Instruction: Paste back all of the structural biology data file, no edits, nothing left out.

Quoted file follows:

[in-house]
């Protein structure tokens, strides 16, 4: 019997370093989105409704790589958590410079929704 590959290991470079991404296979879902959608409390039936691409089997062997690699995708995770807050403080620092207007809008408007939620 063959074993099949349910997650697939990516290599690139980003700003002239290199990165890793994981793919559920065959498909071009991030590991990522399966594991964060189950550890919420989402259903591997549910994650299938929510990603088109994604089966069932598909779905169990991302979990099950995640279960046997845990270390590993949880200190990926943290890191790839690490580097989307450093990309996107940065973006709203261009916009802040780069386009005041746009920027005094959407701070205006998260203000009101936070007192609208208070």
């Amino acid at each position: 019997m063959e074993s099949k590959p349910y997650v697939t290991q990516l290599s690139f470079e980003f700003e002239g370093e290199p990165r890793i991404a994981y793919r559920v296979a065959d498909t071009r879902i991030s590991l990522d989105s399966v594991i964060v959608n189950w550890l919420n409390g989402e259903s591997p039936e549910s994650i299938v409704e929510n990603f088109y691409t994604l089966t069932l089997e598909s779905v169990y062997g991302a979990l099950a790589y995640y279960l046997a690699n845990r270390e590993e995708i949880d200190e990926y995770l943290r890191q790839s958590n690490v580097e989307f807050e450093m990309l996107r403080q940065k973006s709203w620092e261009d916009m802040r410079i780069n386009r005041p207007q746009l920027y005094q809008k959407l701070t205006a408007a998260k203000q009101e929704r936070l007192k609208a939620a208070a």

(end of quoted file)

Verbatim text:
[in-house]
């Protein structure tokens, strides 16, 4: 019997370093989105409704790589958590410079929704 590959290991470079991404296979879902959608409390039936691409089997062997690699995708995770807050403080620092207007809008408007939620 063959074993099949349910997650697939990516290599690139980003700003002239290199990165890793994981793919559920065959498909071009991030590991990522399966594991964060189950550890919420989402259903591997549910994650299938929510990603088109994604089966069932598909779905169990991302979990099950995640279960046997845990270390590993949880200190990926943290890191790839690490580097989307450093990309996107940065973006709203261009916009802040780069386009005041746009920027005094959407701070205006998260203000009101936070007192609208208070």
């Amino acid at each position: 019997m063959e074993s099949k590959p349910y997650v697939t290991q990516l290599s690139f470079e980003f700003e002239g370093e290199p990165r890793i991404a994981y793919r559920v296979a065959d498909t071009r879902i991030s590991l990522d989105s399966v594991i964060v959608n189950w550890l919420n409390g989402e259903s591997p039936e549910s994650i299938v409704e929510n990603f088109y691409t994604l089966t069932l089997e598909s779905v169990y062997g991302a979990l099950a790589y995640y279960l046997a690699n845990r270390e590993e995708i949880d200190e990926y995770l943290r890191q790839s958590n690490v580097e989307f807050e450093m990309l996107r403080q940065k973006s709203w620092e261009d916009m802040r410079i780069n386009r005041p207007q746009l920027y005094q809008k959407l701070t205006a408007a998260k203000q009101e929704r936070l007192k609208a939620a208070a």